The Slovenia Times

Fuzine Castle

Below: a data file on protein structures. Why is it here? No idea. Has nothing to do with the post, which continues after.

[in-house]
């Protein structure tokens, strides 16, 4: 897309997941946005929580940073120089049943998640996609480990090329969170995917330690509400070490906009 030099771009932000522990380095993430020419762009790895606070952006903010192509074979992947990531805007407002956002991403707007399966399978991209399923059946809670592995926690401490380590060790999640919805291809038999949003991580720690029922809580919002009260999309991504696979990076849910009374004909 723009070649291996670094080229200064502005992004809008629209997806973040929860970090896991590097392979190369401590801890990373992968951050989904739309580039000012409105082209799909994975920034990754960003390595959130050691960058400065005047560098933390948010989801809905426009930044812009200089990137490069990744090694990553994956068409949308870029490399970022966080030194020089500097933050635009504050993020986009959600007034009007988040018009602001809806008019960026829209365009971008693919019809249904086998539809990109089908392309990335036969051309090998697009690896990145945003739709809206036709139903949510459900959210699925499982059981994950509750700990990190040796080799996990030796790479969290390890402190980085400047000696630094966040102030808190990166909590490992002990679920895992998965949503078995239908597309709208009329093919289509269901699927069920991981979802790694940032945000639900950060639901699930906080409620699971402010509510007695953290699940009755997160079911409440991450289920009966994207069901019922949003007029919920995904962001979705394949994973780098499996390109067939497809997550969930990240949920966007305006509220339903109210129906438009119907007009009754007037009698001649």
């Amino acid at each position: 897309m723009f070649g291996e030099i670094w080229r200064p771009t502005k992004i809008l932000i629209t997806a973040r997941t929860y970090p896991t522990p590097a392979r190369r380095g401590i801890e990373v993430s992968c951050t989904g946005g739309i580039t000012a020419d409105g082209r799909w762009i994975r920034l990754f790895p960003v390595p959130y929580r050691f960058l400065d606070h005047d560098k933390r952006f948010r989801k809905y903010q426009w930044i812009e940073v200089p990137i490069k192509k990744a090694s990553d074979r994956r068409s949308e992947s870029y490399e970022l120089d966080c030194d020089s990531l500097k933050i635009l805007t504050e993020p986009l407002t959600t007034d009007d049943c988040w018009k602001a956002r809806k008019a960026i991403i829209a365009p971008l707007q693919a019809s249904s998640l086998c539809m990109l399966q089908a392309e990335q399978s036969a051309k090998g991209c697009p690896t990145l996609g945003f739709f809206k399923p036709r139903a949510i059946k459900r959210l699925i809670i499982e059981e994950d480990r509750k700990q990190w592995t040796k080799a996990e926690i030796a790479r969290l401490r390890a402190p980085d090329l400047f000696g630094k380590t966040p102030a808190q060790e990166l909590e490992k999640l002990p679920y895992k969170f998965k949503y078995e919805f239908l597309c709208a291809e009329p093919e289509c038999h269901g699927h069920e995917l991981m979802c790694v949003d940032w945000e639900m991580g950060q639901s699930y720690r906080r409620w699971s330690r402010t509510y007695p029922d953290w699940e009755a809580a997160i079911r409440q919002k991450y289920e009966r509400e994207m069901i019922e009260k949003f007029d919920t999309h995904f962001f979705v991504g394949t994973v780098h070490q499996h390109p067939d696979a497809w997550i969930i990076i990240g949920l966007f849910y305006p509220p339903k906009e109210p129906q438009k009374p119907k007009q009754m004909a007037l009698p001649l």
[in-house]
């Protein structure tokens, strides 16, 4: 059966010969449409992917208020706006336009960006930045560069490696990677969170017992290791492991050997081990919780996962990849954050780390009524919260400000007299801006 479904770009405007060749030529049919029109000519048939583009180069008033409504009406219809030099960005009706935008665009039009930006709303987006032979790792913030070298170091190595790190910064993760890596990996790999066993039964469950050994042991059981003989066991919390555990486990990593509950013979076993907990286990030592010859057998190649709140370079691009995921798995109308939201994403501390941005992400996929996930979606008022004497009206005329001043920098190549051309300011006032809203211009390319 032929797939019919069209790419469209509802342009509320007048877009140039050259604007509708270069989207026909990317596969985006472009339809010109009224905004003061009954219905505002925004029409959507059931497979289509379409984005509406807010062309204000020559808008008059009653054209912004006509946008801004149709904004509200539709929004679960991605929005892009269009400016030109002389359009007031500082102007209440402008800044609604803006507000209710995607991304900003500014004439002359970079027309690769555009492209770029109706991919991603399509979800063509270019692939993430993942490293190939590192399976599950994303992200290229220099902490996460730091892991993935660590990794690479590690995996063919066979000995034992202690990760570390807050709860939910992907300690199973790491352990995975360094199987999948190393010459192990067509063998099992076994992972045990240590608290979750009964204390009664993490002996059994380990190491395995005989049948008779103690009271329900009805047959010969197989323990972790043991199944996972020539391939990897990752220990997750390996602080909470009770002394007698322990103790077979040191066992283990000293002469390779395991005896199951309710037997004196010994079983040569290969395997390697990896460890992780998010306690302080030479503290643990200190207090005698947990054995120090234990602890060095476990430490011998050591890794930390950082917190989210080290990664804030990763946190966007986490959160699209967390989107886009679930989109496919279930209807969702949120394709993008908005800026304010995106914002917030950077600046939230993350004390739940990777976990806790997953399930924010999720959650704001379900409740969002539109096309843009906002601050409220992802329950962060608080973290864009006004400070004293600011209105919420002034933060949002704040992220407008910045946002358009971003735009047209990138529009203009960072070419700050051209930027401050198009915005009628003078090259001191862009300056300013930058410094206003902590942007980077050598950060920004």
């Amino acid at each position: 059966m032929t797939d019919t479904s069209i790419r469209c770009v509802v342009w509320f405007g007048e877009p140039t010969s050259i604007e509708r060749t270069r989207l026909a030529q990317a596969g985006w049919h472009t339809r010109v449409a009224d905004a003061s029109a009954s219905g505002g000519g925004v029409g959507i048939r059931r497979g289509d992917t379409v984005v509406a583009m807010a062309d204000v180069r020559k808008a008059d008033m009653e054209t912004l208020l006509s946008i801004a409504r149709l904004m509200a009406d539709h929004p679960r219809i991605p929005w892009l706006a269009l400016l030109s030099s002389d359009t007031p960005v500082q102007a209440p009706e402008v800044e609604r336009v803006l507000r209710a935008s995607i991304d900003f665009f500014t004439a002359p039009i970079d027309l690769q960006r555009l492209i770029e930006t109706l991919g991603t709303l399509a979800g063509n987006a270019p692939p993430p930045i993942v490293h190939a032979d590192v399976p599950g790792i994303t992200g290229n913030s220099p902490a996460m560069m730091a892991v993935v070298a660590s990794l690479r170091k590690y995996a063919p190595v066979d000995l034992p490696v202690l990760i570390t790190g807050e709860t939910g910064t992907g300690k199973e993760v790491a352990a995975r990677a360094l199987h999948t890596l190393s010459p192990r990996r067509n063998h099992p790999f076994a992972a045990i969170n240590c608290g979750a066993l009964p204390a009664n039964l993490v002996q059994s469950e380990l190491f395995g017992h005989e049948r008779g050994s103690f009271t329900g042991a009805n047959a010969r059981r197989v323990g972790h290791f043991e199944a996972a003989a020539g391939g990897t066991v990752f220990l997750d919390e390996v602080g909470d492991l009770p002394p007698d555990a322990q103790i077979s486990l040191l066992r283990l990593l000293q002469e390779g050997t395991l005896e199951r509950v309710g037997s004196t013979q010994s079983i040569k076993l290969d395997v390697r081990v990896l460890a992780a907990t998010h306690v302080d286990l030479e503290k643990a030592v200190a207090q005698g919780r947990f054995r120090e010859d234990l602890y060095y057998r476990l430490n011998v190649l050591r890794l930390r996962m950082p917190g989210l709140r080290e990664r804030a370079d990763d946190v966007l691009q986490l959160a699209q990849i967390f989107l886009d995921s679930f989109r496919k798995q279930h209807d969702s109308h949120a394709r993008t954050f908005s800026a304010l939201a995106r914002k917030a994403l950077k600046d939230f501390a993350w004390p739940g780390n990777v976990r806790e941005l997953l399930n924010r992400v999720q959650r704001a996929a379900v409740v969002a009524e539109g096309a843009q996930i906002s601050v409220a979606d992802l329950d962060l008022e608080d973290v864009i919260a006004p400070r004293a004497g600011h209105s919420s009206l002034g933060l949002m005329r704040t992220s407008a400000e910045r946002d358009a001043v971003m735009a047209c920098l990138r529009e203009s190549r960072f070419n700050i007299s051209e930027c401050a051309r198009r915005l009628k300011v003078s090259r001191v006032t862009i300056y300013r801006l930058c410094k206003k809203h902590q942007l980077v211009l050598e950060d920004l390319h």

Fuzine is an ancient expression for ironworks. Such a facility stood alongside the rapids of the Ljubljanica river and made use of the copper ore from local mines that existed during the middle ages. The existence of the mills, forges and other industrial plants that had developed along the river was probably what impelled the influential Bavarian merchant, Vid Khisl, to begin building the castle here at the beginning of the 16th century. His son, Janz Khisl, completed the ambitious project, which, soon after his death, would serve as a stronghold during the Turkish invasions. The Khisls, who moved to the Kranjska region at the beginning of the 16th century, were a family of merchants and quickly became very powerful, both economically and politically, and had gained the status of barons before the end of the century. As strong supporters of the Protestant Reformation, they had close ties with the leading Slovene cultural reformers, Primoz Trubar and Jurij Dalmatin. With their influence and connections they also helped Janez Mandelc to establish the first Slovenian printing office. By the end of the 16th century, however, the third generation of Khisls had sold off their estates in the region, including the richly painted castle. Throughout the next century, the castle's owners paid scant regard to its magnificent interior and general appearance. The famous Slovenian ethnographer, Janez Vajkard Valvasor, noted, in the middle of the 17th century, that the castle's ceilings were collapsing. This downward spiral of decay only ended a century later when Fidelis Terpinc, one of the area's first manufacturers and also an influential businessman, bought the castle at auction from the state. In Terpinc's hands, the castle regained its economic and political prominence. He converted the old mills into contemporary industrial plants and organized agricultural lectures and exhibitions of contemporary machinery in the castle. Besides the renovation of the castle and its surroundings, which he transformed into an idyllic park, he also established a rich art collection. He was an honourable member of several academies and a close ally of the foremost Slovenian journalist and publisher, Janez Bleiweis, and was therefore an important cultural and political figure of his age. Since the Terpinc's had no descendants, the castle became the property of the Baumgartner dynasty soon after the death of his wife in 1875. The castle's interior experienced another drastic transformation a few years before the beginning of World War II, when it was bought by the paper millers, Vevce. The castle was divided up into units suitable for workers' quarters. To this end, bathrooms, kitchens and three additional stairways were installed. Following its occupation during the war by the Italian army, the castle served as an apartment block until the eighties, at which time its residents were re-located. The Architectural Museum took custody of the castle a few years after the residents were vacated and they began massive renovations. At the beginning of the nineties the castle started to function as a museum. It's first permanent exhibition presented the works of Slovenian architect, Joze Plecnik. Today it houses various departments of the Architectural Museum. The exhibited works come from the fields of architecture, industrial design and visual communications. As well as exhibitions, the castle hosts a variety of cultural events throughout the year, such as workshops and concerts.


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